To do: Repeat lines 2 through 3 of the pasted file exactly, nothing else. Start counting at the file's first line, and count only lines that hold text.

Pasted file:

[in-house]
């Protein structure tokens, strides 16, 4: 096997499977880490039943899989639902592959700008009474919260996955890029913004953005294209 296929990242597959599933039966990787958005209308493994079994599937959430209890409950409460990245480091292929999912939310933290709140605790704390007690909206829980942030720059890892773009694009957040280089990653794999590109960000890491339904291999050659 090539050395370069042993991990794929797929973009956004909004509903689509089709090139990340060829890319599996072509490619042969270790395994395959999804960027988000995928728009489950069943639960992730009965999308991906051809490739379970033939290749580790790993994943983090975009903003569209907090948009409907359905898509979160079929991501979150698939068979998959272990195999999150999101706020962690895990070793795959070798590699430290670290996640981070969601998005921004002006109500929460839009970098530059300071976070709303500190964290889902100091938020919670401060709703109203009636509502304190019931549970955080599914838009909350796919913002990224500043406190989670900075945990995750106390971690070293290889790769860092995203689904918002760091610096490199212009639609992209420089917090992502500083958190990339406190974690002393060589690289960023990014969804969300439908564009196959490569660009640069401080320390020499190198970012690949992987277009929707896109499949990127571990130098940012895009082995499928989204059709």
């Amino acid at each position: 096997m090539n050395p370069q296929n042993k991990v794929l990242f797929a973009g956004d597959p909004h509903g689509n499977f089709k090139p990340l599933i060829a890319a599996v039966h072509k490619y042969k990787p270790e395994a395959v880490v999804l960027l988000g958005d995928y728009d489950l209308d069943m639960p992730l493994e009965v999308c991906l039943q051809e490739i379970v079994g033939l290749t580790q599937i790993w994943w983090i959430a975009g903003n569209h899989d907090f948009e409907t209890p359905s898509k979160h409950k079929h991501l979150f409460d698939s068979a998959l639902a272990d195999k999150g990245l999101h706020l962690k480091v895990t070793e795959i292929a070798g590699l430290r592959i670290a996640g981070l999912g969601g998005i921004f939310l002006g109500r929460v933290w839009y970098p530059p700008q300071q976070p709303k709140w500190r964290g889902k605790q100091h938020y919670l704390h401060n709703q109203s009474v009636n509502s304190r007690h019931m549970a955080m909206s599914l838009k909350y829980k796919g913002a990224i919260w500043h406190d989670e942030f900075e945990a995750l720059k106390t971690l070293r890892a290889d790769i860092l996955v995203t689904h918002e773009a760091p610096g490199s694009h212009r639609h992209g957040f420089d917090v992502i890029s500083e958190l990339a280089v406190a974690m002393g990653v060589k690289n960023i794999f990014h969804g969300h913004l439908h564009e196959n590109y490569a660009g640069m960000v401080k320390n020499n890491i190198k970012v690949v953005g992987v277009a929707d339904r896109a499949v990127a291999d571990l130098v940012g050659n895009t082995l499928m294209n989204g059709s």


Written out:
């Protein structure tokens, strides 16, 4: 096997499977880490039943899989639902592959700008009474919260996955890029913004953005294209 296929990242597959599933039966990787958005209308493994079994599937959430209890409950409460990245480091292929999912939310933290709140605790704390007690909206829980942030720059890892773009694009957040280089990653794999590109960000890491339904291999050659 090539050395370069042993991990794929797929973009956004909004509903689509089709090139990340060829890319599996072509490619042969270790395994395959999804960027988000995928728009489950069943639960992730009965999308991906051809490739379970033939290749580790790993994943983090975009903003569209907090948009409907359905898509979160079929991501979150698939068979998959272990195999999150999101706020962690895990070793795959070798590699430290670290996640981070969601998005921004002006109500929460839009970098530059300071976070709303500190964290889902100091938020919670401060709703109203009636509502304190019931549970955080599914838009909350796919913002990224500043406190989670900075945990995750106390971690070293290889790769860092995203689904918002760091610096490199212009639609992209420089917090992502500083958190990339406190974690002393060589690289960023990014969804969300439908564009196959490569660009640069401080320390020499190198970012690949992987277009929707896109499949990127571990130098940012895009082995499928989204059709």
């Amino acid at each position: 096997m090539n050395p370069q296929n042993k991990v794929l990242f797929a973009g956004d597959p909004h509903g689509n499977f089709k090139p990340l599933i060829a890319a599996v039966h072509k490619y042969k990787p270790e395994a395959v880490v999804l960027l988000g958005d995928y728009d489950l209308d069943m639960p992730l493994e009965v999308c991906l039943q051809e490739i379970v079994g033939l290749t580790q599937i790993w994943w983090i959430a975009g903003n569209h899989d907090f948009e409907t209890p359905s898509k979160h409950k079929h991501l979150f409460d698939s068979a998959l639902a272990d195999k999150g990245l999101h706020l962690k480091v895990t070793e795959i292929a070798g590699l430290r592959i670290a996640g981070l999912g969601g998005i921004f939310l002006g109500r929460v933290w839009y970098p530059p700008q300071q976070p709303k709140w500190r964290g889902k605790q100091h938020y919670l704390h401060n709703q109203s009474v009636n509502s304190r007690h019931m549970a955080m909206s599914l838009k909350y829980k796919g913002a990224i919260w500043h406190d989670e942030f900075e945990a995750l720059k106390t971690l070293r890892a290889d790769i860092l996955v995203t689904h918002e773009a760091p610096g490199s694009h212009r639609h992209g957040f420089d917090v992502i890029s500083e958190l990339a280089v406190a974690m002393g990653v060589k690289n960023i794999f990014h969804g969300h913004l439908h564009e196959n590109y490569a660009g640069m960000v401080k320390n020499n890491i190198k970012v690949v953005g992987v277009a929707d339904r896109a499949v990127a291999d571990l130098v940012g050659n895009t082995l499928m294209n989204g059709s």